Wireless spectrum is a public commodity that has increasingly become very valuable for national governments: as a source of public finance and for public policy. In the US the FCC is in the midst of auctioning 3G spectrum and the bids have reached over $13B. While this may seem like a lot of money, wireless operators in Europe paid almost $100B a few years back for 3G spectrum. In the current auction the highest price paid per megahertz per head of population (MHz-POP) was in Washington DC at $1.59. In contrast UK and German operators paid $4.22 and $3.86 MHz-POP respectively. T-Mobile USA was the biggest bidder paying over $4B. US spectrum is also less restrictive than European spectrum--operators can deploy any technology they want whereas European operators had to deploy W-CDMA technology which at the time was too immature.
In India the regulators do not sell spectrum but provide it on a revenue-share basis to operators. As a result operators do not need as much capital to provide services but do get hurt in their Opex. Since India is a hyper-competitive market with 12 operators resulting in the lowest voice tarrifs in the world, increased Opex is meaningful. Nonetheless the top operator in India Bharati Airtel is profitable at ARPU of $6. This compares to ARPUs of $45 in the US. Bharati's operations are very innovative and I predict that operators around the world will move in their direction. Bharati has outsourced most of its major activities: radio infrastructure to Nokia and Ericsson, business support services (BSS) to IBM. The radio infrastructure deal is particularly clever: it is revenue share based on $/erlang. In other words, Bharati has incented Nokia and Ericsson to efficiently utilize their spectrum, thus passing on the revenue share arrangement from the regulator.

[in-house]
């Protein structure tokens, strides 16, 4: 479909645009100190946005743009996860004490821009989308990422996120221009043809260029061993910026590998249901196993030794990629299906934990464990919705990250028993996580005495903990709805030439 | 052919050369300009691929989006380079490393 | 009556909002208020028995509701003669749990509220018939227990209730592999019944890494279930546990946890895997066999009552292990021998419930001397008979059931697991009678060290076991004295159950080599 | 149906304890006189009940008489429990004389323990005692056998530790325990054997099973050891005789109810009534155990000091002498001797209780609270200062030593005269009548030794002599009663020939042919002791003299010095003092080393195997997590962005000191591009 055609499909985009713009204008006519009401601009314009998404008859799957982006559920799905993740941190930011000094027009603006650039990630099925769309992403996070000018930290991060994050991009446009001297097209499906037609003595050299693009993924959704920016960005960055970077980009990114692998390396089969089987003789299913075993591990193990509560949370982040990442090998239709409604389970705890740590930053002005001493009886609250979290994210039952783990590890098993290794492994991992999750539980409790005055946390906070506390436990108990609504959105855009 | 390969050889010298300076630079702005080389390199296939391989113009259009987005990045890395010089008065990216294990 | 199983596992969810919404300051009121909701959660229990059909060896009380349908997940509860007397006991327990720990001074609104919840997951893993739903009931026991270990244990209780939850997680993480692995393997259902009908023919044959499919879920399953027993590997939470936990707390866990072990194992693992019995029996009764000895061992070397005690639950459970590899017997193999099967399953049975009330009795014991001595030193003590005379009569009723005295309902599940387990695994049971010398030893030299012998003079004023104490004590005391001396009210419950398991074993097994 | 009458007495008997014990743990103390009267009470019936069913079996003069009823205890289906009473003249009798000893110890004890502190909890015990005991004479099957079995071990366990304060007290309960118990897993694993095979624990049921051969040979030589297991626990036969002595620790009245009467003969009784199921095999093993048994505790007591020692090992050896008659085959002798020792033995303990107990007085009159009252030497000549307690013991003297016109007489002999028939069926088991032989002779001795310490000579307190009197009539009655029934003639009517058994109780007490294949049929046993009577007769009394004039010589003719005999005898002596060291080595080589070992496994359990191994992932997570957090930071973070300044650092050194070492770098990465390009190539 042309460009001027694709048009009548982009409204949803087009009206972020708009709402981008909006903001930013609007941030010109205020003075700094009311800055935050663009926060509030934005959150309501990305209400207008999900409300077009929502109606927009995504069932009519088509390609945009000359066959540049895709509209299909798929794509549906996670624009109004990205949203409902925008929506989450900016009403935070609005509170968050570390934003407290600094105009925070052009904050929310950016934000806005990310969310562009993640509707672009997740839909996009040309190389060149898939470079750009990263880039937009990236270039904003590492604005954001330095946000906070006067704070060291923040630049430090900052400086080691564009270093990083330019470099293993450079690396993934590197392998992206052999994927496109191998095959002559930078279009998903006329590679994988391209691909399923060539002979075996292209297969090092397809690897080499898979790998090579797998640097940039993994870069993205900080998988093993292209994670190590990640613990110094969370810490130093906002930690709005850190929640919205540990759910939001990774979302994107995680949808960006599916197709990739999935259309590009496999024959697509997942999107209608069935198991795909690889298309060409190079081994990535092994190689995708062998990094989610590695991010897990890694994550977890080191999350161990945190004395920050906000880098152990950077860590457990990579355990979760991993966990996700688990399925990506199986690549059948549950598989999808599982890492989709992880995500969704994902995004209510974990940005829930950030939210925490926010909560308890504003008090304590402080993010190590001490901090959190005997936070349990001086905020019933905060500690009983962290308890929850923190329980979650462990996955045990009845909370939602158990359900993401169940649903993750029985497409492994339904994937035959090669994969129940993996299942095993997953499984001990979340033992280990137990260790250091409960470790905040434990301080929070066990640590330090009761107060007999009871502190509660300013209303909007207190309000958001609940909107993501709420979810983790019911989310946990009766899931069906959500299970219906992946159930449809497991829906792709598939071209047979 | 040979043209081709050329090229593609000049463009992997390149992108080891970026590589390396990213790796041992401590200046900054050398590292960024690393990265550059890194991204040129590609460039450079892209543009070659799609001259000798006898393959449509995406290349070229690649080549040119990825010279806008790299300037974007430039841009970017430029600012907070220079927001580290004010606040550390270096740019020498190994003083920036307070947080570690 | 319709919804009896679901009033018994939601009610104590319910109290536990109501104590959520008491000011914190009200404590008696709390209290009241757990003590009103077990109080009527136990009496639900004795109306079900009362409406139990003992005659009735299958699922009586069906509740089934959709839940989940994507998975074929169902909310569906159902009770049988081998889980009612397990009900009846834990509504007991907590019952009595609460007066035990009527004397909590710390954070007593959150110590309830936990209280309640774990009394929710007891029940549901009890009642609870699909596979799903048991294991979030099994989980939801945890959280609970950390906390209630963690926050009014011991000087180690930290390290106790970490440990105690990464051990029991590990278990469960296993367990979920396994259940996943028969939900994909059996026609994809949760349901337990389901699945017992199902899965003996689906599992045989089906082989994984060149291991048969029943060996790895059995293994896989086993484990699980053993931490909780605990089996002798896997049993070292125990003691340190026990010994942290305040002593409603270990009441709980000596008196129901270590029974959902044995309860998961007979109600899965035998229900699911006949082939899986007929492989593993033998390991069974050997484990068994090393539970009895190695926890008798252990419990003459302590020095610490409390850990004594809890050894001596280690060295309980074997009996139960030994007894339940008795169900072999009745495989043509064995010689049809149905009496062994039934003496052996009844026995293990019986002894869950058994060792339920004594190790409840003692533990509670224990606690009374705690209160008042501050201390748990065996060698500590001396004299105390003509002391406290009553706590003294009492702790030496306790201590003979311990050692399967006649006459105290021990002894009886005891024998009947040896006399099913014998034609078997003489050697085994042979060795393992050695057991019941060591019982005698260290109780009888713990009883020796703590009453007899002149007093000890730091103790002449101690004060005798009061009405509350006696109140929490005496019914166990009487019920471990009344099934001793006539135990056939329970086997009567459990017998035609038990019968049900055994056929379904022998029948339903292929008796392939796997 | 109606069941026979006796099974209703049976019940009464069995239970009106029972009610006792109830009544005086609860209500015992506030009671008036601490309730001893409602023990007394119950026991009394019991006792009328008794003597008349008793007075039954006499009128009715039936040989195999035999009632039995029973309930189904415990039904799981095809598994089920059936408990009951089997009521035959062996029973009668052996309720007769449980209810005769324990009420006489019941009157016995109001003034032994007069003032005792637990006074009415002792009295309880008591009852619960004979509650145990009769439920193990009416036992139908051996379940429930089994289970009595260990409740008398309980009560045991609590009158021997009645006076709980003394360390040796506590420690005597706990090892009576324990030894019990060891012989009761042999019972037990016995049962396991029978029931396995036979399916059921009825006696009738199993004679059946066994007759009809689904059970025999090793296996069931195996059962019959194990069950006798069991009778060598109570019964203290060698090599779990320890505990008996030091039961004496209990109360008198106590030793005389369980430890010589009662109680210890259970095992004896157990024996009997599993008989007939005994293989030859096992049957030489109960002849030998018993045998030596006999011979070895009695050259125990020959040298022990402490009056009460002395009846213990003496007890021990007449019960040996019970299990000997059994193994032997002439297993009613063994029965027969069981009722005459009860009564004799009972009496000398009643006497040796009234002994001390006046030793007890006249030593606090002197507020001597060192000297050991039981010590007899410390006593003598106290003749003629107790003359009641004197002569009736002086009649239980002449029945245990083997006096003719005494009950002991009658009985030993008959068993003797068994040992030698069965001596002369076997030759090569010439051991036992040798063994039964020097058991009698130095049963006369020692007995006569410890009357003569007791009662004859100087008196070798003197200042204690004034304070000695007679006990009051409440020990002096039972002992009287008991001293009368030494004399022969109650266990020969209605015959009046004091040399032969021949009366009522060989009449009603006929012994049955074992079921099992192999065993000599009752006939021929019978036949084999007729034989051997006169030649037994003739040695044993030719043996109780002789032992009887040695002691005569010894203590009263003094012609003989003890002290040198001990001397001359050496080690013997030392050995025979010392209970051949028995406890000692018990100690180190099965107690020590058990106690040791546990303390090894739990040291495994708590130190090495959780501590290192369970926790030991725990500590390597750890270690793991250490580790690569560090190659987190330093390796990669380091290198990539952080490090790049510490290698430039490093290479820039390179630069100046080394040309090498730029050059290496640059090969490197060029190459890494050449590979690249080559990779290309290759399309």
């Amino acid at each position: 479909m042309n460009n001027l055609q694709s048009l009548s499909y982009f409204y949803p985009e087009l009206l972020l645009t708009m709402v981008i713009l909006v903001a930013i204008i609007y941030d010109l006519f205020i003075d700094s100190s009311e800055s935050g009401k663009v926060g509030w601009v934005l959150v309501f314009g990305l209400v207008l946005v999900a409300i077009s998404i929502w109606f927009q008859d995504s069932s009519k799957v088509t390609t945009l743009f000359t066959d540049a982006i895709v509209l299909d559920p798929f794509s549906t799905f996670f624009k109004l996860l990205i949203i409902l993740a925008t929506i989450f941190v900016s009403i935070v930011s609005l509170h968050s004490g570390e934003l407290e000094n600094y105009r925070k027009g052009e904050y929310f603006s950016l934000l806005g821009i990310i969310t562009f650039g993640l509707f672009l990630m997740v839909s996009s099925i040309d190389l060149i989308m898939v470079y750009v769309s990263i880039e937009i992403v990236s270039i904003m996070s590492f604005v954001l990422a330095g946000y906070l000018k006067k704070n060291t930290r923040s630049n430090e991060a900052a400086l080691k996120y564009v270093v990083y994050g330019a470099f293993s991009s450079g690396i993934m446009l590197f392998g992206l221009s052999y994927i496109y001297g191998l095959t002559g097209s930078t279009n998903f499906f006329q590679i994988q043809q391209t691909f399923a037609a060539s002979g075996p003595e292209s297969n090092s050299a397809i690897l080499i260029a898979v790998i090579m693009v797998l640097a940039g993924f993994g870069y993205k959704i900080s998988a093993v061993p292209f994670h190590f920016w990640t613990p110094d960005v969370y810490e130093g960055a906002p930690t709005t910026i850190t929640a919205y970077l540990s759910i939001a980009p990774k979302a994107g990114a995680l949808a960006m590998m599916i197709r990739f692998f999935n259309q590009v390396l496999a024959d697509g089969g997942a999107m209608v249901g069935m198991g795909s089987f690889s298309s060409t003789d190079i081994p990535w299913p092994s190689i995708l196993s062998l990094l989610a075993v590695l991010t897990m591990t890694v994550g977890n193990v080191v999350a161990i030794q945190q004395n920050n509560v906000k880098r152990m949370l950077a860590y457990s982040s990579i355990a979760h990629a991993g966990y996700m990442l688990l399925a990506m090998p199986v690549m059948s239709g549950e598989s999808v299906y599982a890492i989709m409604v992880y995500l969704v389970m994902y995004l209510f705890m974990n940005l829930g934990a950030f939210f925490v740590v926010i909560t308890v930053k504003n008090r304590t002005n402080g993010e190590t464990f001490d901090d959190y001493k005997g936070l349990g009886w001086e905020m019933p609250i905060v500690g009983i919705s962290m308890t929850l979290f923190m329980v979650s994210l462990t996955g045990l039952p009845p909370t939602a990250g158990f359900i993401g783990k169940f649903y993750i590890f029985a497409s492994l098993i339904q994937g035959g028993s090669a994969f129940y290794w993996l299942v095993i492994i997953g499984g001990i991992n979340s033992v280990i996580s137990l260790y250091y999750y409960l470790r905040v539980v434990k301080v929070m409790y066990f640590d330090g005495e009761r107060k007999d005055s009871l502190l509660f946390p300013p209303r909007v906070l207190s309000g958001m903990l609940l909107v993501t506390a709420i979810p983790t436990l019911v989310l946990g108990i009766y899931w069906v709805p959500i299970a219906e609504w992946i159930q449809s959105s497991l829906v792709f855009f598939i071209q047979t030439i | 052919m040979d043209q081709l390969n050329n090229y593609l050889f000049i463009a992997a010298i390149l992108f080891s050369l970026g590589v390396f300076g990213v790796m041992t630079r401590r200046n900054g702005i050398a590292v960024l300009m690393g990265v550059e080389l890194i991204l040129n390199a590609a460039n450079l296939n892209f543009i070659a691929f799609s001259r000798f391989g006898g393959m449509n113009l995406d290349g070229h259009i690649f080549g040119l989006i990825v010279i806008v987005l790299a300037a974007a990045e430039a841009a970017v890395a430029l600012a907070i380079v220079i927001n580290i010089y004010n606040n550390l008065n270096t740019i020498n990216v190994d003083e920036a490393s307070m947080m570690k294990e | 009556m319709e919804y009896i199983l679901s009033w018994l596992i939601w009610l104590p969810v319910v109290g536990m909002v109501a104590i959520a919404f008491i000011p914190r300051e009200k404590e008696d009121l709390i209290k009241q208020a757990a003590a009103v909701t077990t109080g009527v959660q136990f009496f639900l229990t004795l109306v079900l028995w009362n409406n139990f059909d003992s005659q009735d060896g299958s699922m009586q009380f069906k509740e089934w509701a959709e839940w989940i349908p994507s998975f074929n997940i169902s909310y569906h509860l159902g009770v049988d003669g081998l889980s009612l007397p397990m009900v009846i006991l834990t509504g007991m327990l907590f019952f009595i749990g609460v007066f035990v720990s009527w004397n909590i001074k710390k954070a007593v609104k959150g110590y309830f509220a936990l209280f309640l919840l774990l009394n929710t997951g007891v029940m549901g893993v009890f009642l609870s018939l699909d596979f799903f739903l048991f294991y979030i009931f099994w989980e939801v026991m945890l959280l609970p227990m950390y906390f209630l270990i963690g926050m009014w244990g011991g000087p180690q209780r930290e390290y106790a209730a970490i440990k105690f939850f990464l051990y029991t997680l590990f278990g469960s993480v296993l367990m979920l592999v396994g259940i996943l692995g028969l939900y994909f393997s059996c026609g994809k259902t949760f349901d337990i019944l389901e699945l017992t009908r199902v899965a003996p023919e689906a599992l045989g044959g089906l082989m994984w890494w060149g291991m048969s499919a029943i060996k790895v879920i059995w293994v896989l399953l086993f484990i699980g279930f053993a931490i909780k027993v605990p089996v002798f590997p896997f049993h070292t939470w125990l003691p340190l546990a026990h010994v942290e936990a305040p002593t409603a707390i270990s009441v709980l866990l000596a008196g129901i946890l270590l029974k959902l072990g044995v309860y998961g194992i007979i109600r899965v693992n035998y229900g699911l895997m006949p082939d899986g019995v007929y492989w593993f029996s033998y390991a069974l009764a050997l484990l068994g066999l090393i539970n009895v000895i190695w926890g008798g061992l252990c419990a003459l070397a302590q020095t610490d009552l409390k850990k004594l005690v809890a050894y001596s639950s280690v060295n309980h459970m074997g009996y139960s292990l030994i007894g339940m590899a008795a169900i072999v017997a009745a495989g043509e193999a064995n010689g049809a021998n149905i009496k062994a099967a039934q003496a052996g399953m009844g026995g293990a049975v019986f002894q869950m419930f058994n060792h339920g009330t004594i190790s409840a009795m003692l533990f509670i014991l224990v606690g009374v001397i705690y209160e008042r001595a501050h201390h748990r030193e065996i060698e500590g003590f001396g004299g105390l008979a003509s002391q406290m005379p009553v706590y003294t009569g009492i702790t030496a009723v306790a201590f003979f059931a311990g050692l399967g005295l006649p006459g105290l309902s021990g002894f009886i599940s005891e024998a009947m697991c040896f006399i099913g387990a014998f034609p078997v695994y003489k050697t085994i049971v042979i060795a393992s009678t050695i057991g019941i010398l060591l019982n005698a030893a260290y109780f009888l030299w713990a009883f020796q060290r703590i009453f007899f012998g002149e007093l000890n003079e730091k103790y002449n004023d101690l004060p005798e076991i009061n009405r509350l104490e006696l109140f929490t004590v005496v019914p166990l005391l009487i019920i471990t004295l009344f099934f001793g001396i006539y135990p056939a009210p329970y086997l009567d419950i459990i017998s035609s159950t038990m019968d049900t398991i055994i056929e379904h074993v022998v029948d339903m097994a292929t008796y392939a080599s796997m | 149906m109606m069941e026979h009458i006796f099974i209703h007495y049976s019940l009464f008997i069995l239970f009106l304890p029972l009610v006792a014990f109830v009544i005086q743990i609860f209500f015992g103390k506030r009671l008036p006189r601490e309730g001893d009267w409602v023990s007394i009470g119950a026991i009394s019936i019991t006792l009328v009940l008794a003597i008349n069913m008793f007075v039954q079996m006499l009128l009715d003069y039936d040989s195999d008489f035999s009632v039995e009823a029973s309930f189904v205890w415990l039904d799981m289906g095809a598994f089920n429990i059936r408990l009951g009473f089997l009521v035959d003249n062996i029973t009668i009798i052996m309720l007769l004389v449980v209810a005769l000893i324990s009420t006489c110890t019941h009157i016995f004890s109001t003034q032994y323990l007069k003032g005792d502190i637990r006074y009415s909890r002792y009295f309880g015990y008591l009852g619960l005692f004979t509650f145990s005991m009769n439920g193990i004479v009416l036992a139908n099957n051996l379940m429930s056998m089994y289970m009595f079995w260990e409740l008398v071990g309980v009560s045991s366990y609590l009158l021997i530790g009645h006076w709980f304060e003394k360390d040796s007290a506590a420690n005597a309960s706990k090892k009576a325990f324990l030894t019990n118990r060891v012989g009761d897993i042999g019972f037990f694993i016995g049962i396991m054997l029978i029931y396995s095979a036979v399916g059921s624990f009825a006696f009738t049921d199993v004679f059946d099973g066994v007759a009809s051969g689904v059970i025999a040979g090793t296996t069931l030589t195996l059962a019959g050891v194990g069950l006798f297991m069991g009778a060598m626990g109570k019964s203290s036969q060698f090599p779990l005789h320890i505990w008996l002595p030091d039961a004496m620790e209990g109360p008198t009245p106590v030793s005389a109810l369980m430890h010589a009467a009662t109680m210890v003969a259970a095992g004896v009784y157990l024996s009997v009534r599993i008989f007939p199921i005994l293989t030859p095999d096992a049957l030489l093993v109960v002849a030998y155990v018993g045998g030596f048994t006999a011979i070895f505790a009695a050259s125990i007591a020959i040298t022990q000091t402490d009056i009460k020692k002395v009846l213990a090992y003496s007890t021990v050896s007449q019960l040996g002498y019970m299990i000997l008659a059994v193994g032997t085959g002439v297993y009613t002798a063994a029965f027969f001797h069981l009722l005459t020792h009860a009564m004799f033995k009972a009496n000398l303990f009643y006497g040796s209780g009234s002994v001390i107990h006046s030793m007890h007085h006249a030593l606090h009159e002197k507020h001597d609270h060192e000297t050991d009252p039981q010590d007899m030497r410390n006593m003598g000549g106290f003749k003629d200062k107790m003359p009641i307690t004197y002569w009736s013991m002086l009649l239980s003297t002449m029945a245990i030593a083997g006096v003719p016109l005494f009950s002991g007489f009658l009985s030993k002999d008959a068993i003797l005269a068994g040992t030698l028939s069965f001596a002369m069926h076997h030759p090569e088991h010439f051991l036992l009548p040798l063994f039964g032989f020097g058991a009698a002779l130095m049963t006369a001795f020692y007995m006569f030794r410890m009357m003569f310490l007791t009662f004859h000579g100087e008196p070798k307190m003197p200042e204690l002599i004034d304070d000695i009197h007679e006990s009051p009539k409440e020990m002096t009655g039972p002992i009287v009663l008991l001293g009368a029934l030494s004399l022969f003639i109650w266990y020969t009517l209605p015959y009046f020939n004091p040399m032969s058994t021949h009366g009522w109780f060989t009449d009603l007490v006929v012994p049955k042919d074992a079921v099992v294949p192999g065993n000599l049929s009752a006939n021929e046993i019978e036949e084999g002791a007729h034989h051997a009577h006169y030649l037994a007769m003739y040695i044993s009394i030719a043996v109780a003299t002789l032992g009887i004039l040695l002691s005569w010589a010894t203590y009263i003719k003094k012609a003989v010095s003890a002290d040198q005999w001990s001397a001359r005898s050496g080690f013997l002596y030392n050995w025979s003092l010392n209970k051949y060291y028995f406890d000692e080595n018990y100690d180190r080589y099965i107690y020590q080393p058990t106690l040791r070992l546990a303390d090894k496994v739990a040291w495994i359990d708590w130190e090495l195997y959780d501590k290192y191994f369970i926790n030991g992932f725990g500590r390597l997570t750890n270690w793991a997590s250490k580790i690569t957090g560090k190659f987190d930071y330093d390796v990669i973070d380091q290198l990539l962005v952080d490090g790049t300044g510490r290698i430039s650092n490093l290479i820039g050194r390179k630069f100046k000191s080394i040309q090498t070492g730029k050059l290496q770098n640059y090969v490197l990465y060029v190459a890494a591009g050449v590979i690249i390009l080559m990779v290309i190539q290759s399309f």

I am less familiar with how China regulates its spectrum. Since its main operator China Mobile is majority government owned it is likely that they get "subsidized" spectrum. China has held out offering 3G spectrum to encourage a home grown standard SD-CDMA to evolve. The government hopes to use it's huge domestic market as leverage for its equipment and handset vendors to get a head start for global exports. This strategy backfired for broadband wireless with WiMax defeating a home grown standard.